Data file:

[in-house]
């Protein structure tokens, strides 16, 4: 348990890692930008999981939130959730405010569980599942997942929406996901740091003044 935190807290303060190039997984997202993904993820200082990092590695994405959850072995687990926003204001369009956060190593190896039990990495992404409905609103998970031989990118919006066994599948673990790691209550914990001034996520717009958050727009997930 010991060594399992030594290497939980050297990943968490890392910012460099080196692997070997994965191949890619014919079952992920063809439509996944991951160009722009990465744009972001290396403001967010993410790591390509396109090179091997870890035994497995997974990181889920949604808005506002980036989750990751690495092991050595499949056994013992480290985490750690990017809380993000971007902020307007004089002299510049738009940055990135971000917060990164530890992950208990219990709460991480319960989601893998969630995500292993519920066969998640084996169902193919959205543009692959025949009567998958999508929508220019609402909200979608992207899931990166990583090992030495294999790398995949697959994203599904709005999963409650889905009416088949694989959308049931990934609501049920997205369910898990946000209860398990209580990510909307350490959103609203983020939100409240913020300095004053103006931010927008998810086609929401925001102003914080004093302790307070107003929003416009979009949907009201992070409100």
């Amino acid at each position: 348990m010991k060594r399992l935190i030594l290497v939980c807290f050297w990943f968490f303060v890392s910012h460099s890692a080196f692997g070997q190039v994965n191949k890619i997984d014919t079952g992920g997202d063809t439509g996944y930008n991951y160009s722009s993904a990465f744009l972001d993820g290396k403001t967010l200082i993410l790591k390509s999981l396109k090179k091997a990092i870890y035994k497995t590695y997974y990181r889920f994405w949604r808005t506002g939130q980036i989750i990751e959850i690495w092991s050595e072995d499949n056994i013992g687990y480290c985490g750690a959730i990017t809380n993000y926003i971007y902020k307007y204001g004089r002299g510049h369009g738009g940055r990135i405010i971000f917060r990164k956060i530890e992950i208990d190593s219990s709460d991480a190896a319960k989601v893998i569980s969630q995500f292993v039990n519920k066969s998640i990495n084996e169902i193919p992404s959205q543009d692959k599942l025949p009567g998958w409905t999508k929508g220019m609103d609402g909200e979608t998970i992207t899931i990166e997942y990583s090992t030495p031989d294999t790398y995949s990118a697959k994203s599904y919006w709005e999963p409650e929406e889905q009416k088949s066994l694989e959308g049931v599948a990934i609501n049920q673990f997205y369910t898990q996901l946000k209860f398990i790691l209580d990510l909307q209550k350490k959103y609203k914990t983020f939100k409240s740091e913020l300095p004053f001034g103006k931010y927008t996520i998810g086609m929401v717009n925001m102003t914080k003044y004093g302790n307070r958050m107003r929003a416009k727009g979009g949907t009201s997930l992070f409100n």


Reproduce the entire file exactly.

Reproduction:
[in-house]
């Protein structure tokens, strides 16, 4: 348990890692930008999981939130959730405010569980599942997942929406996901740091003044 935190807290303060190039997984997202993904993820200082990092590695994405959850072995687990926003204001369009956060190593190896039990990495992404409905609103998970031989990118919006066994599948673990790691209550914990001034996520717009958050727009997930 010991060594399992030594290497939980050297990943968490890392910012460099080196692997070997994965191949890619014919079952992920063809439509996944991951160009722009990465744009972001290396403001967010993410790591390509396109090179091997870890035994497995997974990181889920949604808005506002980036989750990751690495092991050595499949056994013992480290985490750690990017809380993000971007902020307007004089002299510049738009940055990135971000917060990164530890992950208990219990709460991480319960989601893998969630995500292993519920066969998640084996169902193919959205543009692959025949009567998958999508929508220019609402909200979608992207899931990166990583090992030495294999790398995949697959994203599904709005999963409650889905009416088949694989959308049931990934609501049920997205369910898990946000209860398990209580990510909307350490959103609203983020939100409240913020300095004053103006931010927008998810086609929401925001102003914080004093302790307070107003929003416009979009949907009201992070409100």
């Amino acid at each position: 348990m010991k060594r399992l935190i030594l290497v939980c807290f050297w990943f968490f303060v890392s910012h460099s890692a080196f692997g070997q190039v994965n191949k890619i997984d014919t079952g992920g997202d063809t439509g996944y930008n991951y160009s722009s993904a990465f744009l972001d993820g290396k403001t967010l200082i993410l790591k390509s999981l396109k090179k091997a990092i870890y035994k497995t590695y997974y990181r889920f994405w949604r808005t506002g939130q980036i989750i990751e959850i690495w092991s050595e072995d499949n056994i013992g687990y480290c985490g750690a959730i990017t809380n993000y926003i971007y902020k307007y204001g004089r002299g510049h369009g738009g940055r990135i405010i971000f917060r990164k956060i530890e992950i208990d190593s219990s709460d991480a190896a319960k989601v893998i569980s969630q995500f292993v039990n519920k066969s998640i990495n084996e169902i193919p992404s959205q543009d692959k599942l025949p009567g998958w409905t999508k929508g220019m609103d609402g909200e979608t998970i992207t899931i990166e997942y990583s090992t030495p031989d294999t790398y995949s990118a697959k994203s599904y919006w709005e999963p409650e929406e889905q009416k088949s066994l694989e959308g049931v599948a990934i609501n049920q673990f997205y369910t898990q996901l946000k209860f398990i790691l209580d990510l909307q209550k350490k959103y609203k914990t983020f939100k409240s740091e913020l300095p004053f001034g103006k931010y927008t996520i998810g086609m929401v717009n925001m102003t914080k003044y004093g302790n307070r958050m107003r929003a416009k727009g979009g949907t009201s997930l992070f409100n």